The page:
What is full-time work? The issue is important because eligibility to receive critical benefits such as health and life insurance is dependent on the employee meeting certain active at work requirements in the applicable benefit plan.
A recent ruling from a federal court in California focused on this issue and took a disability insurer to task for its ambiguous policy wording as to the meaning of “full time” employment. In Connor v. Unum Life Ins. Co. of Am., 2020 WL 6891829 (N.D. Cal., Nov. 24), the court found the plaintiff, Dr. Caroline Connor, met the policy requirements and was entitled to disability benefits due to migraine headaches. Although there was no dispute as to Connor’s disability, benefits were nonetheless denied on the issue of whether she was employed on a “full time” basis.
Connor, a family practice physician, maintained she was working an average of 32.5 hours a week before inclusion of on-call hours, which amounted to an average of 15 hours a week. The practice where she worked corroborated both in writing and during a phone call with the insurer that she worked at least 30 hours a week. However, Unum still maintained the eligibility requirement was not met because Connor’s employment contract deemed her a part-time employee.
The policy contained the following definition:
“ACTIVE EMPLOYMENT means you are working for your Employer for earnings that are paid regularly and that you are performing the substantial and material acts of your usual occupation. You must be working at least 30 hours per week.” (Emphasis in original.)
The policy also limited coverage eligibility to “All Full-Time Employees in active employment in the United States with the Employer.” (Emphasis in original.)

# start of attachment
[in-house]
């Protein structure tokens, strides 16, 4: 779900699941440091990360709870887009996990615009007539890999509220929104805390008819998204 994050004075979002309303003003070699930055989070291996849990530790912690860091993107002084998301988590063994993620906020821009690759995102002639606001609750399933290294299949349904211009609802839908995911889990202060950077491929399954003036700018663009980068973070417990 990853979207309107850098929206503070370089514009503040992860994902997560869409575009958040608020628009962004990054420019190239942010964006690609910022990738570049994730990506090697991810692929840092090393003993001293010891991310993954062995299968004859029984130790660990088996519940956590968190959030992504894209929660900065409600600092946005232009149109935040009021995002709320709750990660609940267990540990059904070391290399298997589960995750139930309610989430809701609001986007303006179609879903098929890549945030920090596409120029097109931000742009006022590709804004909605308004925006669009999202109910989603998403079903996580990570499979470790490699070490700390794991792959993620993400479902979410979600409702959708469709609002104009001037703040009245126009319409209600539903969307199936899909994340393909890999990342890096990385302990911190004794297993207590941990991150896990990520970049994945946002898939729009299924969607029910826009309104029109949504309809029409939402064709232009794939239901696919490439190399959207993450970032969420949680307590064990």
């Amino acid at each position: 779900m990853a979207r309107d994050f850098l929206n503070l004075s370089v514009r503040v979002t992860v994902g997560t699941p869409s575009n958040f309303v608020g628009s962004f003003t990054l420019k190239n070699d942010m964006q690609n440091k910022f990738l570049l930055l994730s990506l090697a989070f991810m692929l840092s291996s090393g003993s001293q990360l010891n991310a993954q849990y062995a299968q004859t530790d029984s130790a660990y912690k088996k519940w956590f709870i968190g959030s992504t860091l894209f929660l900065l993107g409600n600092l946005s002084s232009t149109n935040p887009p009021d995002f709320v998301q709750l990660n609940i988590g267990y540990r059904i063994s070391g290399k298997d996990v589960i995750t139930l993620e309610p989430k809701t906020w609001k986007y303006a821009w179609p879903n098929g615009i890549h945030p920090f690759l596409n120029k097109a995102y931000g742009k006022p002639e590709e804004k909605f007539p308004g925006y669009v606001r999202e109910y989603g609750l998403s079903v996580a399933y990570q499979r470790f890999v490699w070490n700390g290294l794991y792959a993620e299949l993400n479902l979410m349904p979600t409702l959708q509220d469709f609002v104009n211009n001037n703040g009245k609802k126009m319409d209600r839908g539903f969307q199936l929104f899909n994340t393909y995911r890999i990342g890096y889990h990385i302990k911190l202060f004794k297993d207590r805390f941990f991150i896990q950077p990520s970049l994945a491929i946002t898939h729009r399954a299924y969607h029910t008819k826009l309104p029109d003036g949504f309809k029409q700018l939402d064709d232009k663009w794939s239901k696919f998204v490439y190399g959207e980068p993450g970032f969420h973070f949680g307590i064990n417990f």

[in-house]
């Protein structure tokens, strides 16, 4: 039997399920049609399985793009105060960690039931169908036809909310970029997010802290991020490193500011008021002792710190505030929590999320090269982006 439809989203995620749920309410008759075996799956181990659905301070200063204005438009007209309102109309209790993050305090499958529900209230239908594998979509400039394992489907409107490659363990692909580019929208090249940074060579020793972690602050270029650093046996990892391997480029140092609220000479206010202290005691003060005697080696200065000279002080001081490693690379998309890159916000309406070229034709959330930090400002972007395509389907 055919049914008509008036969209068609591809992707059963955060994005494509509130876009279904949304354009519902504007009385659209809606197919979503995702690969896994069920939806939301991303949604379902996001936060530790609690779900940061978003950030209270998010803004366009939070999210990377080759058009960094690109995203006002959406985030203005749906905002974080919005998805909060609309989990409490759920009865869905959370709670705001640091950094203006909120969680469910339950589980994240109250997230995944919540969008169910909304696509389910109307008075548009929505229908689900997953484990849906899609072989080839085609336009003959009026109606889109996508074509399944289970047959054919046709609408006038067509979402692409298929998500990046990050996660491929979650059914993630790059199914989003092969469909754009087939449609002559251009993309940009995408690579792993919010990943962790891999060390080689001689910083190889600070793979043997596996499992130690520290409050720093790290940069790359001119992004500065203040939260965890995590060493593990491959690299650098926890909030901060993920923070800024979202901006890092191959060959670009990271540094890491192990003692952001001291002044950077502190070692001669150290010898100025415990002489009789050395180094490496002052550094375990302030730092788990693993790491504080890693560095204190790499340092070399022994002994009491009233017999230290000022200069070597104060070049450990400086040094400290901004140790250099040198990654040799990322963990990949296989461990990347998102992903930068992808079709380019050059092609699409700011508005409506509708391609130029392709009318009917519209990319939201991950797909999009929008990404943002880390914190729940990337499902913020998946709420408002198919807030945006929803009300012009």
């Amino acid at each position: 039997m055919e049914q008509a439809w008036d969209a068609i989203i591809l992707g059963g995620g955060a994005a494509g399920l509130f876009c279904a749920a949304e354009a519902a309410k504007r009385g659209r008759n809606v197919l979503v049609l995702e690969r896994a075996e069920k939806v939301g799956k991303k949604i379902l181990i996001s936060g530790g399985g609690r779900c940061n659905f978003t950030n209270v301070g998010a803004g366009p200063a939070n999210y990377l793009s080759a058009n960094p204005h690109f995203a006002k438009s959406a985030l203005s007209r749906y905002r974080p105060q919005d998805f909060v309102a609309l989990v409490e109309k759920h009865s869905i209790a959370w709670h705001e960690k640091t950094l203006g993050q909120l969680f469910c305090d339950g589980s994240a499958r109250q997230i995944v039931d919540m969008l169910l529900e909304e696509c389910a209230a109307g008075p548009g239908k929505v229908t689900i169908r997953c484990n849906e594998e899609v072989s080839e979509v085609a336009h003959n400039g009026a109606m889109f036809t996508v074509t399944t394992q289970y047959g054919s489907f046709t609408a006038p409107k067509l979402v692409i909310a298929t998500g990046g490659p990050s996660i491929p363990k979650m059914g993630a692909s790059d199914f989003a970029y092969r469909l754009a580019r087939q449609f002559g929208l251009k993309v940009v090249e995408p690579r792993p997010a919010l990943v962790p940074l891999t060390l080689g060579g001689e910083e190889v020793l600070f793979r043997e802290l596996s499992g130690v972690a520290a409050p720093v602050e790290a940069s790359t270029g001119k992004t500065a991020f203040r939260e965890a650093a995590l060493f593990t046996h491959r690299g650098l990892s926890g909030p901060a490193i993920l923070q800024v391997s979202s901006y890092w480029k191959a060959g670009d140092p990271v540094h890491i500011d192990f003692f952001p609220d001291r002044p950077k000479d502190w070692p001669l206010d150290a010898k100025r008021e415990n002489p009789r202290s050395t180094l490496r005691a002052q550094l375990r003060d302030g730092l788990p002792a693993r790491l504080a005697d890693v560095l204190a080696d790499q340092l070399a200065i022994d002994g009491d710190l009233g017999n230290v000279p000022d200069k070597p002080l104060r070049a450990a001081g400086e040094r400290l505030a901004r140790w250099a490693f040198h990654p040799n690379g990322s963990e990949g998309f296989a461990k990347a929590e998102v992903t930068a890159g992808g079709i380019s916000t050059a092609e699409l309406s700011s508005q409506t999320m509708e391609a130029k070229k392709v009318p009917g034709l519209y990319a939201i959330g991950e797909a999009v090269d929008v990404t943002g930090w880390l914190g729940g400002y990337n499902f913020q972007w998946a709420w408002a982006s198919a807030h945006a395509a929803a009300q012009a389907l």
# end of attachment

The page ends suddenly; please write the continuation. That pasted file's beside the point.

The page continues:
The court framed the issue as follows:
“Here, the analysis turns on whether the term ‘full-time’ has a meaning separate and apart from the characteristics describing ‘active employment,’ namely that (i) earnings are paid regularly, (ii) substantial and material performance of usual occupation, and (iii) at least 30 hours of work per week. If so, then what is the meaning? Unum’s argument that ‘full-time’ carries a separate and distinct meaning, and therefore requirement, outside of the confines of the plan ignores the full context of the Glossary definition.”
Citing the Merriam-Webster dictionary, the court observed “the common definition of ‘full time’ is the ‘amount of time considered normal or standard for working during a given period.’” Since the policy’s only numerical work requirement was working 30 hours per work, the court concluded: “That 30 hours could be sufficient to satisfy a ‘full-time’ definition not only makes logical sense but is supported by numerous other plans.” (Citing Campos v. Reliance Standard Life Insurance Company, 2017 WL 1370691, at *1 (C.D. Cal. Apr. 12, 2017) (“The LTD Plan terms define ‘full-time’ as follows: ‘Full-time’ means working for you for a minimum of 30 hours during a person’s regular work week.’”); Montoya v. Reliance Standard Life Insurance Company, 2016 WL 5394024, at *1 (N.D. Cal., Sept. 27, 2016) (Full-time means working “for a minimum of 30 hours during a person’s regular work week.”); Ruttenberg v. U.S. Life Ins. Co. in City of New York, 413 F.3d 652, 666 (7th Cir. 2005) (“The term ‘full-time’ is defined to mean[ ] active work on the Participating Employer’s regular work schedule for the class of employees to which you belong. The work schedule must be at least 30 hours a week.”)).